#WorldPhotographyDay: Inspiring Story of Dickey Chapelle
Dickey Chapelle was one of the world’s most fearless conflict journalists and the 1st woman photojournalist to die in the line of duty covering a war in Vietnam.
By the time of her death she had worked on numerous assignments in conflict zones around the world. She died aged 41 years. She was a pioneer in war coverage. She was selected to cover Vietnam War due to her hug experience from previous assignments.
The late Fidel Castro of Cuba recognized her courage and referred to her as “the polite little American with all that tiger blood in her veins.”
She was the very first correspondent accredited by the Algerian rebels. When she entered Vietnam, she dived off the jumped into the war zone accompanying the United States paratroopers.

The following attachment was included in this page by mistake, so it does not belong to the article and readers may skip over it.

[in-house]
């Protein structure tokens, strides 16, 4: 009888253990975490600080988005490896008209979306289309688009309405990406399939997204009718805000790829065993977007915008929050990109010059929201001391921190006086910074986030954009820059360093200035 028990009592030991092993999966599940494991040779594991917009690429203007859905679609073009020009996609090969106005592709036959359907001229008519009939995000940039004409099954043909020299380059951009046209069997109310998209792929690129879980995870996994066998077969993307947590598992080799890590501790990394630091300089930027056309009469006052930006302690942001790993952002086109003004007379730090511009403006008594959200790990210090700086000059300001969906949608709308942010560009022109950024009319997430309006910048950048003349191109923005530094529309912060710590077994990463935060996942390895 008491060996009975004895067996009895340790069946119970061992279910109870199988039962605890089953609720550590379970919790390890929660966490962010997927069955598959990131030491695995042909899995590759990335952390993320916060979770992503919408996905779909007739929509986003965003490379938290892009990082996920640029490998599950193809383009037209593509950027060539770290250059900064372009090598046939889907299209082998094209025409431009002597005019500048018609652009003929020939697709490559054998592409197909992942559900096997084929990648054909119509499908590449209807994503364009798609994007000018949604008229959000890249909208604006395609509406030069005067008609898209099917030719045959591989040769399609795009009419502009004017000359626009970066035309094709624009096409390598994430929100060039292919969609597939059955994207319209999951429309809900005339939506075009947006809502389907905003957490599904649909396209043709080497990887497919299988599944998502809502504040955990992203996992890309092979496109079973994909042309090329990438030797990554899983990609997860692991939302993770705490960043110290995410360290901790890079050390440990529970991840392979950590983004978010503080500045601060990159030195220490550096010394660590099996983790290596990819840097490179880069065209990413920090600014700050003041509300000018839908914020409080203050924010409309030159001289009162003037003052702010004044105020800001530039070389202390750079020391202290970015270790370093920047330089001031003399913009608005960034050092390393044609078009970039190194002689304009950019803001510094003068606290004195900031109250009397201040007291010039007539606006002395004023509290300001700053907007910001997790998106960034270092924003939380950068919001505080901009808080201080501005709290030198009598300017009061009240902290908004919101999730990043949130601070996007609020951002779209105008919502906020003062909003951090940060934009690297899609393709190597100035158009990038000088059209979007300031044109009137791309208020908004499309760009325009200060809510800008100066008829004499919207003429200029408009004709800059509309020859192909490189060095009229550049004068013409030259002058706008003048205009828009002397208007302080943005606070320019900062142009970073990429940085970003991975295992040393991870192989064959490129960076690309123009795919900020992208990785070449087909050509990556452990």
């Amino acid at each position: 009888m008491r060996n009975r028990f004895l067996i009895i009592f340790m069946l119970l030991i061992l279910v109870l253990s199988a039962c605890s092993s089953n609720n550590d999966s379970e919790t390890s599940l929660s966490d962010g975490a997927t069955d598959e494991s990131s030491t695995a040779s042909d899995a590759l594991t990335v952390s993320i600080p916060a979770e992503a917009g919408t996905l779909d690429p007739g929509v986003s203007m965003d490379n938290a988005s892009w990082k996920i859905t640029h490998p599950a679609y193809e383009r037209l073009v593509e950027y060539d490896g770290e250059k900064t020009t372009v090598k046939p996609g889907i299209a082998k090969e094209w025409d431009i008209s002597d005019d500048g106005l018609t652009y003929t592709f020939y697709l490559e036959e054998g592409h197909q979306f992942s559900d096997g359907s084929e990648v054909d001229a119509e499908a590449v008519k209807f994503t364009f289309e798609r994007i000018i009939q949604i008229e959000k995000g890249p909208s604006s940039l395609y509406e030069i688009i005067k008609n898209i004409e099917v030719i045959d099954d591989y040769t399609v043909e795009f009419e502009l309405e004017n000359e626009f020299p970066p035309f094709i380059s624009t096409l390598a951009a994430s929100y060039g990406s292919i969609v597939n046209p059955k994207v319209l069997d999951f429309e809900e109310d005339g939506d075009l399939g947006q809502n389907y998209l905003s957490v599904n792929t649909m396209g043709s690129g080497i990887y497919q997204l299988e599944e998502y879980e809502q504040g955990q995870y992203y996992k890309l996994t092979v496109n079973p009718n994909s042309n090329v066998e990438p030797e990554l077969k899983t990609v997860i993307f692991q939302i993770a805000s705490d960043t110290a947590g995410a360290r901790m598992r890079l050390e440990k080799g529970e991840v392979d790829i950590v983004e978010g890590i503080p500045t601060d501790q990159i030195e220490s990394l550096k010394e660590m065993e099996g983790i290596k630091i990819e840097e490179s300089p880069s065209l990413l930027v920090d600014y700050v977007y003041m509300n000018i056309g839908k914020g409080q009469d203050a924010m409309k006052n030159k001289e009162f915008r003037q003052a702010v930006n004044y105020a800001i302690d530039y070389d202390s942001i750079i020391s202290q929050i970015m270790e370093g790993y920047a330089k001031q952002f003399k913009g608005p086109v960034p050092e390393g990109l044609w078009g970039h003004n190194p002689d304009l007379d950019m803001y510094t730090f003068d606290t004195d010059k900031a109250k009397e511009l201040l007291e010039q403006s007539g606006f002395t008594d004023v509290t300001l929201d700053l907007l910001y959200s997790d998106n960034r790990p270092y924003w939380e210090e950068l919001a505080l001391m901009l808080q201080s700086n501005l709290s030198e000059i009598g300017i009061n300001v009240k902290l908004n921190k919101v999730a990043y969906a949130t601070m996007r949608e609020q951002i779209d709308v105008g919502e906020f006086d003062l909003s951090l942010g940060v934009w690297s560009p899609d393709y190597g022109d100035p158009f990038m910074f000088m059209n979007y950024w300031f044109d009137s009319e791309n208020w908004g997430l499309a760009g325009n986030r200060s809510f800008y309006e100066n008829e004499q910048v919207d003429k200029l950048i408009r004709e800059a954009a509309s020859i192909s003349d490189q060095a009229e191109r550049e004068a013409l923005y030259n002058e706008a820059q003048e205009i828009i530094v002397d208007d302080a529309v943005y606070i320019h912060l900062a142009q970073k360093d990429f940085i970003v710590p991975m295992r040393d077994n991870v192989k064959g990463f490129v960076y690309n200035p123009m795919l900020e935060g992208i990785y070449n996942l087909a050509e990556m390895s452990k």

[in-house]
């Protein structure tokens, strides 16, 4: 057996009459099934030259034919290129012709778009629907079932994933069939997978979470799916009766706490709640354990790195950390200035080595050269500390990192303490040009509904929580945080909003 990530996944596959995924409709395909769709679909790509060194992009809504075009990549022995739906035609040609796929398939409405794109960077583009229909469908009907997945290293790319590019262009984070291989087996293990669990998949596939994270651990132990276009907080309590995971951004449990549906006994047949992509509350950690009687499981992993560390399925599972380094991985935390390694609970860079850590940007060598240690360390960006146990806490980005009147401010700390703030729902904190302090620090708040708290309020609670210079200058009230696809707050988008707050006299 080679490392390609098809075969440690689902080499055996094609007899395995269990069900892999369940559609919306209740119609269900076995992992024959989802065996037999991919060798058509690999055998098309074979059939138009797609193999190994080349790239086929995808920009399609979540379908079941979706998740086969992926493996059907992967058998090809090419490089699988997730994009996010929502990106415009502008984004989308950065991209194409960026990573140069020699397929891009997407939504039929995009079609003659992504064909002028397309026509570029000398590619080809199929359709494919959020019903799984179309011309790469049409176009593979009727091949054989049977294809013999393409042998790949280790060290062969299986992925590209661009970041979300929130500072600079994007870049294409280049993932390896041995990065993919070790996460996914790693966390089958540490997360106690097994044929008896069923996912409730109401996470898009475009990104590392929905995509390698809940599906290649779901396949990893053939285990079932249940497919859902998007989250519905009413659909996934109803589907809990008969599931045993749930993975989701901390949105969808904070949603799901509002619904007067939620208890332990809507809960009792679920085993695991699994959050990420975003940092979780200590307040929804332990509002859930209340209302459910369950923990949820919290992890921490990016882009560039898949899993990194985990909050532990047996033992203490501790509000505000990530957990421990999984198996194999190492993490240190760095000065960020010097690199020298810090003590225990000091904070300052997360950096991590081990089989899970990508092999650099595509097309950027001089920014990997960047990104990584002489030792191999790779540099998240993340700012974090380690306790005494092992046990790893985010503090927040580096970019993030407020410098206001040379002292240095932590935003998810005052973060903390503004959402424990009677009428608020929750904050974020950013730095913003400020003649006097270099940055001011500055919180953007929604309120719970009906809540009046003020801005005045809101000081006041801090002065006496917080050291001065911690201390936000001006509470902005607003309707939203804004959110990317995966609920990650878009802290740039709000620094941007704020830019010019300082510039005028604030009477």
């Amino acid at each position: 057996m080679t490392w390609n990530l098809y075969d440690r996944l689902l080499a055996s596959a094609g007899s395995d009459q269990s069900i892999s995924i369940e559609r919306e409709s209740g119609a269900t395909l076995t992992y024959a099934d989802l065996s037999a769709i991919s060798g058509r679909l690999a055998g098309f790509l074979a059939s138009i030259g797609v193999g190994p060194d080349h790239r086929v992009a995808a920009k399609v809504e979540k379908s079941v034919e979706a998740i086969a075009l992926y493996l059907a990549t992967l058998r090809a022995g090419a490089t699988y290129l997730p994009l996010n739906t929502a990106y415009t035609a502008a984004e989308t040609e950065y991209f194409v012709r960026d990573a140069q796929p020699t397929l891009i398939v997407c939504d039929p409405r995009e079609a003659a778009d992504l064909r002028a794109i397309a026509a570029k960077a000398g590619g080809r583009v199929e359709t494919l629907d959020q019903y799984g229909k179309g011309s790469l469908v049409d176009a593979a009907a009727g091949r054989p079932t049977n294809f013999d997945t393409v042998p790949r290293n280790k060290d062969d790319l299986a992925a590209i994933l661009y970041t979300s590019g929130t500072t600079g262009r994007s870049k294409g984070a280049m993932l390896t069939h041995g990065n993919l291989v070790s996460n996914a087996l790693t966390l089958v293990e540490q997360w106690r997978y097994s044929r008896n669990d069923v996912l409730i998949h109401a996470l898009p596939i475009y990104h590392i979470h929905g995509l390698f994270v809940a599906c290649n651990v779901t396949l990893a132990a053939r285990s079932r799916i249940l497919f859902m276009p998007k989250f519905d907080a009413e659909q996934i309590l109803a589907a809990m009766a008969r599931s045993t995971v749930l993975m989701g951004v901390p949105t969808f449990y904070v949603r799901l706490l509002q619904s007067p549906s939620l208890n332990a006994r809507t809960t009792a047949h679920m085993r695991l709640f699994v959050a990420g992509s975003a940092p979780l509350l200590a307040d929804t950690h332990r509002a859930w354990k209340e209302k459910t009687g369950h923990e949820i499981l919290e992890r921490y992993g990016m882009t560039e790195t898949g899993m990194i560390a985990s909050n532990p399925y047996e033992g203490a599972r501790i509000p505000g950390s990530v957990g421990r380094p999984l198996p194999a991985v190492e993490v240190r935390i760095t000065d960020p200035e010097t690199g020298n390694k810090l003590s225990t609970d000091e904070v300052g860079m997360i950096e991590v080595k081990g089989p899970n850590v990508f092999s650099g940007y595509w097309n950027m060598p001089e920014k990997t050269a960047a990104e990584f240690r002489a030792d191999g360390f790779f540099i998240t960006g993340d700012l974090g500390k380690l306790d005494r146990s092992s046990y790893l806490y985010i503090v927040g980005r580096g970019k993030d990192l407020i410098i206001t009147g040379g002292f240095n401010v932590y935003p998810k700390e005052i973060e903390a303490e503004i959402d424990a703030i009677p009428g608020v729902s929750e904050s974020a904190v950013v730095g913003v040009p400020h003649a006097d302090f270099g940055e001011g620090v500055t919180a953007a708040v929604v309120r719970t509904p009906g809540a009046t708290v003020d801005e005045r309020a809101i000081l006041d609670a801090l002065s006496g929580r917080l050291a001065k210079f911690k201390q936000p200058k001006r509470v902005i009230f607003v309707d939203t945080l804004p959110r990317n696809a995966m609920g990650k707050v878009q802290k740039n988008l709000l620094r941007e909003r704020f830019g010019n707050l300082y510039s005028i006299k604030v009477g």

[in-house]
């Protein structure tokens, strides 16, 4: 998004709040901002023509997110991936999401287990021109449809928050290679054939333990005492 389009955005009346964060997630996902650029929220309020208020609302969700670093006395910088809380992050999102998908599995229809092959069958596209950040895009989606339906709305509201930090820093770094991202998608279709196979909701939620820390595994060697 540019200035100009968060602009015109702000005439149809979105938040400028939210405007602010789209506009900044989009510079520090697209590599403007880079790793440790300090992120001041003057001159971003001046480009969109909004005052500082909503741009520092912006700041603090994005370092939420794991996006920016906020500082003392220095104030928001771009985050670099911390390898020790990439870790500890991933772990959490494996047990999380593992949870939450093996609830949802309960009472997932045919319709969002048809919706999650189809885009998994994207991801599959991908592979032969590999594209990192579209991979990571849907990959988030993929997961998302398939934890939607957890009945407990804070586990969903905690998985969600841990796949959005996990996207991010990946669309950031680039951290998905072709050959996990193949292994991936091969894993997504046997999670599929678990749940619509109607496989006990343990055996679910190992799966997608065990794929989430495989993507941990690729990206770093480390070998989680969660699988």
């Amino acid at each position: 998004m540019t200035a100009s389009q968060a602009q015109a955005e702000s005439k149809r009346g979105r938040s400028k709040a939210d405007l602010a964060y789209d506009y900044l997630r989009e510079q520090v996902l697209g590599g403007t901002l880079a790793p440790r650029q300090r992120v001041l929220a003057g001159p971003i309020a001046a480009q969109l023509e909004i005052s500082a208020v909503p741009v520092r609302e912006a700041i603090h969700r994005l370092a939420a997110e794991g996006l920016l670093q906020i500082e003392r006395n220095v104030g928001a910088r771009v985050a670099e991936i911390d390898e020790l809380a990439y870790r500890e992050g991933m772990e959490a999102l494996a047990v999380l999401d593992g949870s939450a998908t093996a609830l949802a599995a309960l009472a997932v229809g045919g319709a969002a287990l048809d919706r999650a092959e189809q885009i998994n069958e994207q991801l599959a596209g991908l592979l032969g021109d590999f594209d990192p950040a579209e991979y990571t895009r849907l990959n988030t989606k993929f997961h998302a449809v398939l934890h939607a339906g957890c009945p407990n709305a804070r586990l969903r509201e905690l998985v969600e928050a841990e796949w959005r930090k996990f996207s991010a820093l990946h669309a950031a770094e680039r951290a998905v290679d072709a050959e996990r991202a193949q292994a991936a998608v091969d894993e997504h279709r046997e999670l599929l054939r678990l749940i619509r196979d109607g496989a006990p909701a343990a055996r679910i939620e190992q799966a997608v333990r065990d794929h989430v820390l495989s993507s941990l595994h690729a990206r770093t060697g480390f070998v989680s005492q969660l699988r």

Chapelle was considered to be one of the bravest women journalists that the world had ever seen. She ventured into areas which other reporters dared not to go and she insisted that she would report what she would see with her own eyes.
Chapelle was not only a photographer but also a great writer. For instance, by the end of the Second World War, she had completed nine (9) books.
She worked with relief agencies as a volunteer photographer. When she was covering the Hungarian revolution, she was held captive as a prisoner for one month. She was never discouraged, after her release she hopped from one conflict zone to the next. She was never held back by danger.
While she was doing all these great acts, there were very few women in the newsrooms around the world.
When Chapelle died, there were no women covering the divisive Vietnamese war. That is how important she was.
She left behind great memories with the men she served alongside in Saigon (a city in Vietnam later renamed Ho Chi Minh). This is currently the most populous city in Vietnam with a population of 13 million people as at 2017. In fact, the United States Marines gave her full military honors for her being brave. She was made an honorary marine after her death.